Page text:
Lawyers for Johnson & Johnson’s Ovarian Cancer Victims React to SCOTUS Decision in Purdue

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Beasley Allen: ˜We believe this decision should spell doom for J&J’s third bankruptcy plan’

WASHINGTON–(BUSINESS WIRE)–The U.S. Supreme Court has denied a $7 billion Purdue Pharmaceuticals bankruptcy plan which would have given the Sackler family, which founded the company, immunity from additional liability for their irresponsible actions in promoting the deadly use of opioids to the public and physicians.

The Sackler family had agreed to provide up to $6 billion in funding in exchange for immunity from further legal action while protecting billions in other assets. But the court ruled 5-4 that bankruptcy law does not permit that kind of protection.

The decision has significant implications for ongoing efforts by Johnson & Johnson (NYSE:) to seek bankruptcy protection in an effort to resolve tens of thousands of ovarian cancer claims tied to the use of the company’s talc-based products, including the Johnson’s Baby Powder and Shower to Shower brands.

In response, the following is a statement from Leigh O’Dell (NYSE:) of the Beasley Allen Law Firm and Co-Chair of the Plaintiffs’ Steering Committee in the Talc/Ovarian Cancer MDL in New Jersey Federal Court.

We believe this decision should spell doom for J&J’s third bankruptcy plan. Today’s ruling affirms that financially solvent entities, or individuals, cannot use the bankruptcy courts as a shield to escape liability for marketing and manufacturing dangerous products.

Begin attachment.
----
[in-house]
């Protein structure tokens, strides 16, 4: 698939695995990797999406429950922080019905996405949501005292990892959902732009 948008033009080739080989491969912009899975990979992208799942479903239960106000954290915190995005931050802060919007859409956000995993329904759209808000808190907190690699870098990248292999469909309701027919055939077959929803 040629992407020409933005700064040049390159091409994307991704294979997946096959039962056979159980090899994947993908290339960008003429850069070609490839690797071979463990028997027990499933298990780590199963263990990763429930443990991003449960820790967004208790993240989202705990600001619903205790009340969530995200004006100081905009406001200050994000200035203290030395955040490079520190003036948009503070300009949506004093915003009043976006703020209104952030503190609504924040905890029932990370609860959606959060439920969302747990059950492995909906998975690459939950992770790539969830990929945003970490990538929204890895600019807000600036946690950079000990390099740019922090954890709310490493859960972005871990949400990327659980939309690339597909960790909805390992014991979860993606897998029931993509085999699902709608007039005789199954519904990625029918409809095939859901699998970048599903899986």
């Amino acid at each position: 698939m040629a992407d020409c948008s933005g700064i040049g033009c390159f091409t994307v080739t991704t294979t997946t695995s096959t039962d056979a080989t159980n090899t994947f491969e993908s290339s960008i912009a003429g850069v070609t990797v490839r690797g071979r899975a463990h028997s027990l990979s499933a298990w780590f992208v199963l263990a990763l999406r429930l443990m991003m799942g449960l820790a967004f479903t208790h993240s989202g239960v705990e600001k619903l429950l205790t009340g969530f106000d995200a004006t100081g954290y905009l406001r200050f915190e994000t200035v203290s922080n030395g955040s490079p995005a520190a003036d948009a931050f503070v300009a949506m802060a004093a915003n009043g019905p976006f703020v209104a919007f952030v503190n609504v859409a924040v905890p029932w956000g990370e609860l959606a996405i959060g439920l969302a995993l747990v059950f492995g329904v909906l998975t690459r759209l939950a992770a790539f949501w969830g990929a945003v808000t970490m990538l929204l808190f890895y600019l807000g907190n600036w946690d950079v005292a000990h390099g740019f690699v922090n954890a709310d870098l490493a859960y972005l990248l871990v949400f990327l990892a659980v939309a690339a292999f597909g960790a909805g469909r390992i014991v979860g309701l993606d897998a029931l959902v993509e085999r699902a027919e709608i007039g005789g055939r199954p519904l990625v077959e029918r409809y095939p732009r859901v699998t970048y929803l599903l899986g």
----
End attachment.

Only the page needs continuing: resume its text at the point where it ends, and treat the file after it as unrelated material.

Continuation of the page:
The parallels of this case with J&J’s continued and unsuccessful attempts to use the bankruptcy laws to mirror the fraud perpetrated by the Sackler family cannot be denied. Even with an overwhelming majority of creditors approving the Sacklers’ indemnification scheme, the principles of fundamental fairness — that it is the debtor who may receive the benefits of bankruptcy not other wrongdoers (such as the Sacklers or J&J) — have been upheld.

We hope that this decision provides clarity to the controversy that resulted in rampant forum shopping by companies and inconsistent administration of the code by the courts. We also hope that this decision will derail any attempt by J&J to return the talc litigation to the bankruptcy courts, and we can continue to move forward with trials that support the constitutional rights of our clients and resolutions that consider the true financial and emotional toll suffered by thousands of J&J’s victims.

J&J’s response to today’s Supreme Court ruling in the Sackler case reveals a half-trillion-dollar company still desperate to use bankruptcy as a shield to protect itself from the tens of thousands of women who have cancer only because they used Johnson’s Baby Powder or Shower to Shower. It won’t work.

Despite mountains of evidence to the contrary, J&J continues to mislead juries and members of the public by claiming talc-based baby powder doesn’t contain asbestos. Yet, at the same time, J&J seeks the shelter of a bankruptcy escape hatch that Congress designed exclusively for asbestos-containing products. They can’t have it both ways. It’s time for J&J to abandon its hysterical, bullying, and untruthful rhetoric and act as a responsible corporation.

Mike Androvett

Source: Beasley Allen

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